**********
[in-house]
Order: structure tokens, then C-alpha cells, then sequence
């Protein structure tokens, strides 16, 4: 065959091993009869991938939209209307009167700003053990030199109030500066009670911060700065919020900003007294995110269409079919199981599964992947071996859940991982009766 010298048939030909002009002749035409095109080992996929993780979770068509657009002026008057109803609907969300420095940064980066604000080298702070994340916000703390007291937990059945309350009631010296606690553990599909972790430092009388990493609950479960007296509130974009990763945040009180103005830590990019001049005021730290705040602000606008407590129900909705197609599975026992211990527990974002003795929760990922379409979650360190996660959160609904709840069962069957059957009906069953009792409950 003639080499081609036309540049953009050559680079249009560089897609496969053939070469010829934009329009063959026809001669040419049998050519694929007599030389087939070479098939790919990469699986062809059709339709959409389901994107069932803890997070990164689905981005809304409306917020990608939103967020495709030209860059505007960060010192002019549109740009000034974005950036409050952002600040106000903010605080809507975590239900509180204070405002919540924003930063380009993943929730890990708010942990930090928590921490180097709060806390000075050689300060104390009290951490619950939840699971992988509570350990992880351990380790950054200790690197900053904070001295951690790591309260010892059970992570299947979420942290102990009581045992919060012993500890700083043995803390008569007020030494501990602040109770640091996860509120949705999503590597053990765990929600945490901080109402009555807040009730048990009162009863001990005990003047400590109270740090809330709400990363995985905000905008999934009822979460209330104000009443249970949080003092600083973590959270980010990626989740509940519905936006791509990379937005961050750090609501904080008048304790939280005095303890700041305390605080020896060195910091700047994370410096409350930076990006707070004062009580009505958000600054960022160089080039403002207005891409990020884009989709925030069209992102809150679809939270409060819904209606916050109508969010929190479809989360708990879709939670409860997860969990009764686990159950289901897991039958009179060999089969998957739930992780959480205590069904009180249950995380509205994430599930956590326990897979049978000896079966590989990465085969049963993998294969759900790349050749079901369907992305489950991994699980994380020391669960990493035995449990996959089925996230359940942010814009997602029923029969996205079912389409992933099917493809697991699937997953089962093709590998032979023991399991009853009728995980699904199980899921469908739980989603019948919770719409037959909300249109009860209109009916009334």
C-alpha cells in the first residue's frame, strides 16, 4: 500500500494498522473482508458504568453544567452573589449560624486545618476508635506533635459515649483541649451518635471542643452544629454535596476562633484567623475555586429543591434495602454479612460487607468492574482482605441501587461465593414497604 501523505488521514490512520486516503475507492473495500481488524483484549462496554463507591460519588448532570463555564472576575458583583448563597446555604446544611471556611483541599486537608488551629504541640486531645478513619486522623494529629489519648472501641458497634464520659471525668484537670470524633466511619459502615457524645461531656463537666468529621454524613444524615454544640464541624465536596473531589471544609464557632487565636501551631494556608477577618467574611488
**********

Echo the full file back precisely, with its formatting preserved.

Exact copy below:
[in-house]
Order: structure tokens, then C-alpha cells, then sequence
């Protein structure tokens, strides 16, 4: 065959091993009869991938939209209307009167700003053990030199109030500066009670911060700065919020900003007294995110269409079919199981599964992947071996859940991982009766 010298048939030909002009002749035409095109080992996929993780979770068509657009002026008057109803609907969300420095940064980066604000080298702070994340916000703390007291937990059945309350009631010296606690553990599909972790430092009388990493609950479960007296509130974009990763945040009180103005830590990019001049005021730290705040602000606008407590129900909705197609599975026992211990527990974002003795929760990922379409979650360190996660959160609904709840069962069957059957009906069953009792409950 003639080499081609036309540049953009050559680079249009560089897609496969053939070469010829934009329009063959026809001669040419049998050519694929007599030389087939070479098939790919990469699986062809059709339709959409389901994107069932803890997070990164689905981005809304409306917020990608939103967020495709030209860059505007960060010192002019549109740009000034974005950036409050952002600040106000903010605080809507975590239900509180204070405002919540924003930063380009993943929730890990708010942990930090928590921490180097709060806390000075050689300060104390009290951490619950939840699971992988509570350990992880351990380790950054200790690197900053904070001295951690790591309260010892059970992570299947979420942290102990009581045992919060012993500890700083043995803390008569007020030494501990602040109770640091996860509120949705999503590597053990765990929600945490901080109402009555807040009730048990009162009863001990005990003047400590109270740090809330709400990363995985905000905008999934009822979460209330104000009443249970949080003092600083973590959270980010990626989740509940519905936006791509990379937005961050750090609501904080008048304790939280005095303890700041305390605080020896060195910091700047994370410096409350930076990006707070004062009580009505958000600054960022160089080039403002207005891409990020884009989709925030069209992102809150679809939270409060819904209606916050109508969010929190479809989360708990879709939670409860997860969990009764686990159950289901897991039958009179060999089969998957739930992780959480205590069904009180249950995380509205994430599930956590326990897979049978000896079966590989990465085969049963993998294969759900790349050749079901369907992305489950991994699980994380020391669960990493035995449990996959089925996230359940942010814009997602029923029969996205079912389409992933099917493809697991699937997953089962093709590998032979023991399991009853009728995980699904199980899921469908739980989603019948919770719409037959909300249109009860209109009916009334």
C-alpha cells in the first residue's frame, strides 16, 4: 500500500494498522473482508458504568453544567452573589449560624486545618476508635506533635459515649483541649451518635471542643452544629454535596476562633484567623475555586429543591434495602454479612460487607468492574482482605441501587461465593414497604 501523505488521514490512520486516503475507492473495500481488524483484549462496554463507591460519588448532570463555564472576575458583583448563597446555604446544611471556611483541599486537608488551629504541640486531645478513619486522623494529629489519648472501641458497634464520659471525668484537670470524633466511619459502615457524645461531656463537666468529621454524613444524615454544640464541624465536596473531589471544609464557632487565636501551631494556608477577618467574611488